"To see the physicians in those communities helping those people stay in their fields, helping those people's families be safe ... I decided that I wanted to be part of something rural and I wanted to be part of health care," he says.

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We're about to bring you live remarks from President Trump, who is at an Economic Forum in Davos, Switzerland. We'll bring those remarks to you live, and, actually, we're hearing from the president right now, so let's go to him.

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Today, the Senate will hear opening statements in President Trump's impeachment trial. The House Democrats are up first. They're going to be making their case over the next three days.

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It was handwritten on a piece of hotel stationery from the Ritz-Carlton in Vienna. It said get Zelenskiy to announce that the Biden case will be investigated.

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After nearly a month of waiting, House Speaker Nancy Pelosi is ending her hold on the articles of impeachment.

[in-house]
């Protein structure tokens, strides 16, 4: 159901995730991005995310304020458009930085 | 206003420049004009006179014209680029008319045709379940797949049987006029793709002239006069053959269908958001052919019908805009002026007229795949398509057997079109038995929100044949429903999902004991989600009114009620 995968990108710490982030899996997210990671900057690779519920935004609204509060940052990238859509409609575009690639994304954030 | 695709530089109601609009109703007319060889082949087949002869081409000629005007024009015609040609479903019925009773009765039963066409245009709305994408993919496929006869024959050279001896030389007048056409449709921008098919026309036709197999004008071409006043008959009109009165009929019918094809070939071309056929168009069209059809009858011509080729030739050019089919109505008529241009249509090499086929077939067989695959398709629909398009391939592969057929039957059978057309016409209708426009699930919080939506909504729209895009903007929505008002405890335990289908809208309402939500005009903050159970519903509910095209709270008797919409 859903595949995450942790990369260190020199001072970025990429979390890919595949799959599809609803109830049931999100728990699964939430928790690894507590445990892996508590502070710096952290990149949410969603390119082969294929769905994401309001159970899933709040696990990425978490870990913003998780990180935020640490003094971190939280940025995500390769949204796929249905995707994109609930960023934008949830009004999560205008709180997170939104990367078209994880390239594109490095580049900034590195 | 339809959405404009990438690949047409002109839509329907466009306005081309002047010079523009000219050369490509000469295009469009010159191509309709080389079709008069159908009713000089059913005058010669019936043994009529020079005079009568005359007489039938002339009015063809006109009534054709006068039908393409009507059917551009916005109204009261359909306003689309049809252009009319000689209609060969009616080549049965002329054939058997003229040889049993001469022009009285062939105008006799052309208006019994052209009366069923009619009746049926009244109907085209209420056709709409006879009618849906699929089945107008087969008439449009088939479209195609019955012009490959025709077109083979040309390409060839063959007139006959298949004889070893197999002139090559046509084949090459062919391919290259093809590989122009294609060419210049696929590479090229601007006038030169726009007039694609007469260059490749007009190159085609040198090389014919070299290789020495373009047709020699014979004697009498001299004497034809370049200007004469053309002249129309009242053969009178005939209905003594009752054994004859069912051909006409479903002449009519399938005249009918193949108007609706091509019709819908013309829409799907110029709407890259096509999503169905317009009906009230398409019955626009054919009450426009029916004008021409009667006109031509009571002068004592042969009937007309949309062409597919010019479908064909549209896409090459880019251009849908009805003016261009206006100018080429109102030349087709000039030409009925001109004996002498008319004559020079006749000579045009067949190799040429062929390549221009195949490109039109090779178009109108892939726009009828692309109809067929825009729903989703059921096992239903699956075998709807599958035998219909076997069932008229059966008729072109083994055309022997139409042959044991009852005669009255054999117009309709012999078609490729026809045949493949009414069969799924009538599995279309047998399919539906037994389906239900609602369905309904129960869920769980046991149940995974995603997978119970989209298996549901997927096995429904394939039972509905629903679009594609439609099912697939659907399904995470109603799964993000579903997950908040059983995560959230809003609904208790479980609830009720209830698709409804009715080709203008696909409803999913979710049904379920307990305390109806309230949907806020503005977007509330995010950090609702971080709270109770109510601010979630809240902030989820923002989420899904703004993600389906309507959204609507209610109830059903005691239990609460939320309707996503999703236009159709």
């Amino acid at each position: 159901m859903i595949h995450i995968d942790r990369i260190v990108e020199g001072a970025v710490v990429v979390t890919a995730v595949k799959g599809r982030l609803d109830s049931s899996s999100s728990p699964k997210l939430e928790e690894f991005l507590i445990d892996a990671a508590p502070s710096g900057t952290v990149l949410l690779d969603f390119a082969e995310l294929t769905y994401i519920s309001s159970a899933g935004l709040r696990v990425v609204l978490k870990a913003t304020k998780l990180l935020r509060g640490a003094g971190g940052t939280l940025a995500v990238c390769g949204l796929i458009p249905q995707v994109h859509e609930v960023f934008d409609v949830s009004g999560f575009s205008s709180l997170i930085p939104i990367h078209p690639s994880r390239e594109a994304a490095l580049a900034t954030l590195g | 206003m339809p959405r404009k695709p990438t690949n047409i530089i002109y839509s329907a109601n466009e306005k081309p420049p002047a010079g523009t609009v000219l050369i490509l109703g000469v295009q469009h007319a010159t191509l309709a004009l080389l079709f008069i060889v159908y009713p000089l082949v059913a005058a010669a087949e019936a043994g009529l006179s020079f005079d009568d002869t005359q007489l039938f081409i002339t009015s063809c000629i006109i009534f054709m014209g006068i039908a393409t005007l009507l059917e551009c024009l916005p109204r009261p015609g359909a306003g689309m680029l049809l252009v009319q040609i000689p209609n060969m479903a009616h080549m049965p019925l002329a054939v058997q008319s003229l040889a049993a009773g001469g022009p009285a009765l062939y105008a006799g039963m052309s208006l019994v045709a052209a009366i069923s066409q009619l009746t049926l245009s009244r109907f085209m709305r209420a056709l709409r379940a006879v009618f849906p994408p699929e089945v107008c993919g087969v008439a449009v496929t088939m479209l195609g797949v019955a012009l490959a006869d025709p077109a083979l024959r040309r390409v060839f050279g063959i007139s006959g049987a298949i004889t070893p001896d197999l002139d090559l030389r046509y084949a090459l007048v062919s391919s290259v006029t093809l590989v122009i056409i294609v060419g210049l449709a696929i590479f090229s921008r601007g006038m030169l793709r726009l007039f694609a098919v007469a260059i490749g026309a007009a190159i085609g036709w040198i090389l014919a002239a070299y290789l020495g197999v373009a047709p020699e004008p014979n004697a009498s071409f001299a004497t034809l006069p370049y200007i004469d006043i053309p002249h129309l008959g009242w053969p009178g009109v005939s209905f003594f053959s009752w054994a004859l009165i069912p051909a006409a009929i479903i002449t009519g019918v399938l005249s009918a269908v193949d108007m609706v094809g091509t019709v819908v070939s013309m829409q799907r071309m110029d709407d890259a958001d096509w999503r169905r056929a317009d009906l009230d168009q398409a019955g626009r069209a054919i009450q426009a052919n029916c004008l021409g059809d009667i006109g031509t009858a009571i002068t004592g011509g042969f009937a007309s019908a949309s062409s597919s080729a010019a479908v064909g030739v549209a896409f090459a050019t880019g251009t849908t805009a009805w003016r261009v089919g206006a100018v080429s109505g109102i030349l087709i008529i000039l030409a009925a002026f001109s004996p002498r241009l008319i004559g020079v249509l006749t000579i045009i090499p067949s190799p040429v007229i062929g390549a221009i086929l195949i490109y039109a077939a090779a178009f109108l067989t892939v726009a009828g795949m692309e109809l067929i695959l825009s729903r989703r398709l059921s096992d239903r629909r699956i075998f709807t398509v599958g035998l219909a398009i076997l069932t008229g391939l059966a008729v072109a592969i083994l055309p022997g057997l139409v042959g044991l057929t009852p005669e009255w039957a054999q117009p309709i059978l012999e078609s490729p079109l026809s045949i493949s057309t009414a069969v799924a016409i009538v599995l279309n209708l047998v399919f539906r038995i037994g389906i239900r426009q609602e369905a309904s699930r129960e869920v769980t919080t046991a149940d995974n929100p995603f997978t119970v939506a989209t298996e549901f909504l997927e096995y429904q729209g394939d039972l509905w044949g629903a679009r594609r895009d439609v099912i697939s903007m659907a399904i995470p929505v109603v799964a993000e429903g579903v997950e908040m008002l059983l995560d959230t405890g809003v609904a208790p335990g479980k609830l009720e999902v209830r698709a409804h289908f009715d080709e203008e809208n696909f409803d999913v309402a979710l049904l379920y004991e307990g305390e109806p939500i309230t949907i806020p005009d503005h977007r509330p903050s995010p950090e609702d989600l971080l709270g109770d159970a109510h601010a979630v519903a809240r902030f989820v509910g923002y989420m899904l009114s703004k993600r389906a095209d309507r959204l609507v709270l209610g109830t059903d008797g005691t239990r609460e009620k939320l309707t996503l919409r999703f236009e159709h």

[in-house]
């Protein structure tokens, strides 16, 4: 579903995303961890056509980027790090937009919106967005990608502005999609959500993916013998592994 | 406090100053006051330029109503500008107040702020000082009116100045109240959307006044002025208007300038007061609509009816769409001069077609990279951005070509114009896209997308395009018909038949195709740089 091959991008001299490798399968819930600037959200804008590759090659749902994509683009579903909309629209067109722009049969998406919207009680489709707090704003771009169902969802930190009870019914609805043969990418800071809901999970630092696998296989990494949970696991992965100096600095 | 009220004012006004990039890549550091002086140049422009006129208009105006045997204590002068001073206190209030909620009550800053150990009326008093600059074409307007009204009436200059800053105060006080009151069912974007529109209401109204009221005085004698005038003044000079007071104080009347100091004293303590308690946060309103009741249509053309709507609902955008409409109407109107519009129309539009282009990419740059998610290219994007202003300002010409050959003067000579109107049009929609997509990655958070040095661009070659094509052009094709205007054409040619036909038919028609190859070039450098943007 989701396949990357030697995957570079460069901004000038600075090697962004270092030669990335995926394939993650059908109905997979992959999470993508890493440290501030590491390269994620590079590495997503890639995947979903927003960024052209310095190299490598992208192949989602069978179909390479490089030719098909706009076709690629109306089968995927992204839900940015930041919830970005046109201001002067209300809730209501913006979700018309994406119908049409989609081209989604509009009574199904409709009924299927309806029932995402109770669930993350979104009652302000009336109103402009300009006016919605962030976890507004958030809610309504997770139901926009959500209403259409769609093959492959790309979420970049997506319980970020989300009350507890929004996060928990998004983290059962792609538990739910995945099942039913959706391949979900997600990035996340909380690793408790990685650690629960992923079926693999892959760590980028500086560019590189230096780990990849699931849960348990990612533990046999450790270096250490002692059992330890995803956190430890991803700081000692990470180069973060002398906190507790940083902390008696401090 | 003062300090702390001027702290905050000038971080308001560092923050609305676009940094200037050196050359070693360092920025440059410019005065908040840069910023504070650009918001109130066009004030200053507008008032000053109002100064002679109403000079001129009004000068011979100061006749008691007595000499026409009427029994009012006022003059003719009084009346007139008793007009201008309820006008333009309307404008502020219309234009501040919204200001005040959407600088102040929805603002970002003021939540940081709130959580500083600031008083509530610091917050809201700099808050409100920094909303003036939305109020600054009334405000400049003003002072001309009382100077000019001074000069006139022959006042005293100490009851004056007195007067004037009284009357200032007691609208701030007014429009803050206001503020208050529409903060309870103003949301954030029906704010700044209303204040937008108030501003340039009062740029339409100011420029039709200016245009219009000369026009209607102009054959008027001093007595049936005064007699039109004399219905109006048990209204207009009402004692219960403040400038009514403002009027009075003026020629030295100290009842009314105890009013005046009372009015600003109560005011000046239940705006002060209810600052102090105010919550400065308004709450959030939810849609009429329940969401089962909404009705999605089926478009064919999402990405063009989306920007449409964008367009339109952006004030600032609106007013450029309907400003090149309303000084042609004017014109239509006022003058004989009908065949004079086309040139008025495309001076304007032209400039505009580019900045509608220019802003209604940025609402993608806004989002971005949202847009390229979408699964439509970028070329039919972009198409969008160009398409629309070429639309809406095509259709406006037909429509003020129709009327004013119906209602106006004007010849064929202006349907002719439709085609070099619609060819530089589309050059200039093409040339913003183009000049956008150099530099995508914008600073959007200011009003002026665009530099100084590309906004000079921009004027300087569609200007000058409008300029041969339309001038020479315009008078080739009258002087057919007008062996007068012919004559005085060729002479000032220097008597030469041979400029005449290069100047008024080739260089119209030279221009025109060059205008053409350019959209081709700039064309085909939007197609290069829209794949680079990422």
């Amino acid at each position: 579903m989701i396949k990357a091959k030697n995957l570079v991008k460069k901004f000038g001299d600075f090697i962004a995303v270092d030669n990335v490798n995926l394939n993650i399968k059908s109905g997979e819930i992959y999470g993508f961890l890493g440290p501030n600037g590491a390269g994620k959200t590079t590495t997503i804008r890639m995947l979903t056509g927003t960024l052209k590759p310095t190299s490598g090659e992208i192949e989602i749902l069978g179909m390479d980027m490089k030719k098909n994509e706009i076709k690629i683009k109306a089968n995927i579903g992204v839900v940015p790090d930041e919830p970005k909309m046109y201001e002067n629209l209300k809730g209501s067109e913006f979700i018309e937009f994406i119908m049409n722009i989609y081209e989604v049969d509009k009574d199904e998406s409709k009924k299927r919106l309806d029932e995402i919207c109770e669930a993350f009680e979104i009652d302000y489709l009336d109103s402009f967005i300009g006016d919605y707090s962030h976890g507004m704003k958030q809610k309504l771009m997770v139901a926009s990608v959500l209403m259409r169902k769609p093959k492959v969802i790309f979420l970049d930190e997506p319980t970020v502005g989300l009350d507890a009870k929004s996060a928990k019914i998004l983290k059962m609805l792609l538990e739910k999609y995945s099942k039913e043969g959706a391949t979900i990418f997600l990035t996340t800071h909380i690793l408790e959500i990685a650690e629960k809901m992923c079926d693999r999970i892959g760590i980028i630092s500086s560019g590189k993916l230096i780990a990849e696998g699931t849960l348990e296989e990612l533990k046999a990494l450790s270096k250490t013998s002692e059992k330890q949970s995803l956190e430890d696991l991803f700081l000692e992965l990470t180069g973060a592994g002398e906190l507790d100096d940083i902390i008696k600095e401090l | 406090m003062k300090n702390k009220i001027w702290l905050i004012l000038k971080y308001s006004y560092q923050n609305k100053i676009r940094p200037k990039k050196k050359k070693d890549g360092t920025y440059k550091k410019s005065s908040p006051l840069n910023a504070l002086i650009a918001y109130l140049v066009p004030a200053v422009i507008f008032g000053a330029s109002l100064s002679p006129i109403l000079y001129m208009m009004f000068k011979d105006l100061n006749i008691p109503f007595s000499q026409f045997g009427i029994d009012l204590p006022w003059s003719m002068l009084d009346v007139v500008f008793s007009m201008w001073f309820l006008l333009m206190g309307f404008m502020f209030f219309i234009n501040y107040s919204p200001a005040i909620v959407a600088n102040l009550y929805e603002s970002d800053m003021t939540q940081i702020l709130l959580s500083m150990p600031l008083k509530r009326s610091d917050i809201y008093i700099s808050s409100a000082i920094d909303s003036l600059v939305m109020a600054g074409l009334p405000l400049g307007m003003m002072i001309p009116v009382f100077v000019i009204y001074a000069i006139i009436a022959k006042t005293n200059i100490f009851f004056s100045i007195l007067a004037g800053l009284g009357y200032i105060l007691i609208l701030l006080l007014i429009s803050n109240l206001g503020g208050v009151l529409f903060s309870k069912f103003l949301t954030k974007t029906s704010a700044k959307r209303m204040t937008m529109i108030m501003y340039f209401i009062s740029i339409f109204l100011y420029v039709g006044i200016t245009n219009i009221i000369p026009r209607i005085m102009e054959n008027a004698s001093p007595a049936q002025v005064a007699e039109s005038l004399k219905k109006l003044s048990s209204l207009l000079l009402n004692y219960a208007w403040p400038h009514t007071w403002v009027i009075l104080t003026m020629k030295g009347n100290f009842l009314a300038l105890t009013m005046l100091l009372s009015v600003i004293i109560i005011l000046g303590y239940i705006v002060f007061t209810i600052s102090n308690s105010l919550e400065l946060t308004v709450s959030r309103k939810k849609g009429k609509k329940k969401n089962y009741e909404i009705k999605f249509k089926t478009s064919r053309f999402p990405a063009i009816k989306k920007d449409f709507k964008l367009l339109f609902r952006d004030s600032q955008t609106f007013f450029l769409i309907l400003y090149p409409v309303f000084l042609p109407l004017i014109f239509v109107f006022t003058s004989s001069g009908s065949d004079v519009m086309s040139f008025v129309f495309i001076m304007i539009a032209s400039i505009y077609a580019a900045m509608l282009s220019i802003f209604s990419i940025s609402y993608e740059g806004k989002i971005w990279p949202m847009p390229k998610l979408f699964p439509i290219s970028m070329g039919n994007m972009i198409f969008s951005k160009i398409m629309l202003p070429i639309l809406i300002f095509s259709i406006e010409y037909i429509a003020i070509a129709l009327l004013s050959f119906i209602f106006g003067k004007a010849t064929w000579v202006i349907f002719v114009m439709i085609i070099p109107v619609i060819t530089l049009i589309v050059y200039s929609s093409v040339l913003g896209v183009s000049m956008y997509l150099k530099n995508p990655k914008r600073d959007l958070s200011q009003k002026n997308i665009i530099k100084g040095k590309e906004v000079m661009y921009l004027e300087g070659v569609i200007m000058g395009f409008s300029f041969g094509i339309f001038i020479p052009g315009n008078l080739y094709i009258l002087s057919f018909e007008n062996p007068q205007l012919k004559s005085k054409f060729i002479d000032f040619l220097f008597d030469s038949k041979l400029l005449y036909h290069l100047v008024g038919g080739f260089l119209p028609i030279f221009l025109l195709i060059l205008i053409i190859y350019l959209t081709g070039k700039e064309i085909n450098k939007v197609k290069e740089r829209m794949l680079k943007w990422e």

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There was one thing a key witness said yesterday that is sure to hang over this morning's impeachment hearings.

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So how do Americans feel about the idea of an impeachment?

UNIDENTIFIED PERSON #1: I think the impeachment thing is a total fraud. The swamp in D.C. - they're just kidding themselves.

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The situation in Hong Kong is getting worse.

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Yeah, a fiery standoff at one of its major universities culminated with police storming the barricades in the predawn hours.

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Slate's wildly popular investigative podcast, Slow Burn, is back for its third season, which dives into the murders of two of the biggest hip-hop stars of the 1990s — Tupac Shakur and The Notorious B.I.G.

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Did a top White House lawyer make the decision to lock up President Trump's Ukraine call in a secret computer system?